industry insights

The Commercial Vehicle Safety Alliance’s International Roadcheck is scheduled for May 14-16, and the agency has said inspectors will focus on tractor protection systems. Specifically, inspectors will look at the tractor protection valve, trailer supply valve and anti-bleed back valve, which CVSA said are critically important vehicle components but may be overlooked during trip and roadside inspections.

[Read more...]Show less

Advanced Driver Assistance Systems, also called ADAS, are designed to augment driver capabilities and enhance safety. They also have the added benefits of increasing driver comfort and improving the overall driving experience.

[Read more...]Show less

Innovation, research and development of commercial vehicle technology continue to increase, and there has been an unprecedented wave of private investment, public funding and policy focus across the commercial transportation sector, bringing more sustainable solutions to fleets.

[Read more...]Show less

You leave your truck for the night and return the next morning. In between, anything could happen. How do you know your vehicle is still in tip-top shape? You won’t unless you conduct a thorough pre-trip inspection.

[Read more...]Show less

Fuel theft is a significant concern for trucking companies, leading to financial losses, increasing business costs and potentially disrupting operations. Fuel theft can happen in various ways, from drivers misusing company fuel cards to criminals installing skimming devices at fuel pumps to capture payment card information, which they then use until a fleet manager deactivates the card.

[Read more...]Show less

Original equipment manufacturers are constantly developing new technology, safety enhancements and comfort features, and running late-model equipment can give fleets a competitive advantage. Benefits of new OEM technology include:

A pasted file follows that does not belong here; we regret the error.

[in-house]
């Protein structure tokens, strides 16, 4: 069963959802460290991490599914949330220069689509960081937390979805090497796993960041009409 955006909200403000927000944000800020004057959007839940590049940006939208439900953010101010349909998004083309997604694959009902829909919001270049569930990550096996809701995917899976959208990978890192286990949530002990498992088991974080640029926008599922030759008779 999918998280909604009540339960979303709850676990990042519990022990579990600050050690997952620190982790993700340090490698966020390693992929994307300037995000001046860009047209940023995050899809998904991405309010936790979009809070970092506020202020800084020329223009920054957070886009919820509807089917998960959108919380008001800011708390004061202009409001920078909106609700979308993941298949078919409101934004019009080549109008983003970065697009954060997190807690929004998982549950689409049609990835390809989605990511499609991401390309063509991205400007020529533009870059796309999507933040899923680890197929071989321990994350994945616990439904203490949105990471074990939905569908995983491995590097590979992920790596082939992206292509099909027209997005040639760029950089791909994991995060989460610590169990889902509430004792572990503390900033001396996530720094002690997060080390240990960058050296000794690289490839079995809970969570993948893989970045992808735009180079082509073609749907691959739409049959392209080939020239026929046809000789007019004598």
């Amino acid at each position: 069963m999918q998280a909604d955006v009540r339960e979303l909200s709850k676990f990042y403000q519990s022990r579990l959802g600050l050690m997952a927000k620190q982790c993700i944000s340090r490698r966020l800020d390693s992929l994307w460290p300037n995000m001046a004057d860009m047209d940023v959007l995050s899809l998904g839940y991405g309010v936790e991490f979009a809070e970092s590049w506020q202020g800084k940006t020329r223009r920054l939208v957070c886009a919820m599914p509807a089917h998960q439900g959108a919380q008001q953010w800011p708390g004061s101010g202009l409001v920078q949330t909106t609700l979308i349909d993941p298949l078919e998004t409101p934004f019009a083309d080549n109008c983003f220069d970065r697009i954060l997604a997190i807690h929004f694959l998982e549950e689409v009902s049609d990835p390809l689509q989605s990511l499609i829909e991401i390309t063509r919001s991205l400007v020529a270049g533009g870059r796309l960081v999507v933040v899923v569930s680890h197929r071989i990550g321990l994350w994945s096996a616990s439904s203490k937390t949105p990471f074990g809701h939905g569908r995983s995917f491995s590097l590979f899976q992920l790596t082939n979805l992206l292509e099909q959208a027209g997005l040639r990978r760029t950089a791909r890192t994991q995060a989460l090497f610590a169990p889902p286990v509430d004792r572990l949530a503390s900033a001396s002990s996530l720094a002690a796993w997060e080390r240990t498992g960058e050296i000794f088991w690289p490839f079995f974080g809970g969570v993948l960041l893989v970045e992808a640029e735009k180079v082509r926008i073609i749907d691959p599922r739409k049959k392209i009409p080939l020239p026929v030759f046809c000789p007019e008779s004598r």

[Read more...]Show less

As a professional driver, you face countless challenges on the road, and you can’t anticipate them all. But here’s one that’s totally within your control: keeping your cargo safe and secure.

Proper cargo securement is more than just making sure every item in your trailer or flatbed is tied down. It also involves achieving the right balance. When your cargo is evenly distributed, you’ll avoid the risk of load shifting. It’s a serious problem that makes a truck difficult to drive. It can even cause a truck to roll over.

A few ways to secure your cargo and prevent load shifting:

  • Sweep out your trailer so you start with a clean floor.
  • Inspect all securement devices (tie-downs, ratchet straps, chains, binders, cargo nets) for signs of wear and tear. Replace any damaged tie-downs and be sure to always carry more than needed just in case a replacement is needed while on the road.
  • Check the working load limit (WLL) of your tie-downs so you don’t overstress them.
  • Inspect the load you’ll be hauling. Look for the weight (which should be listed on the bill of lading) and length of your cargo.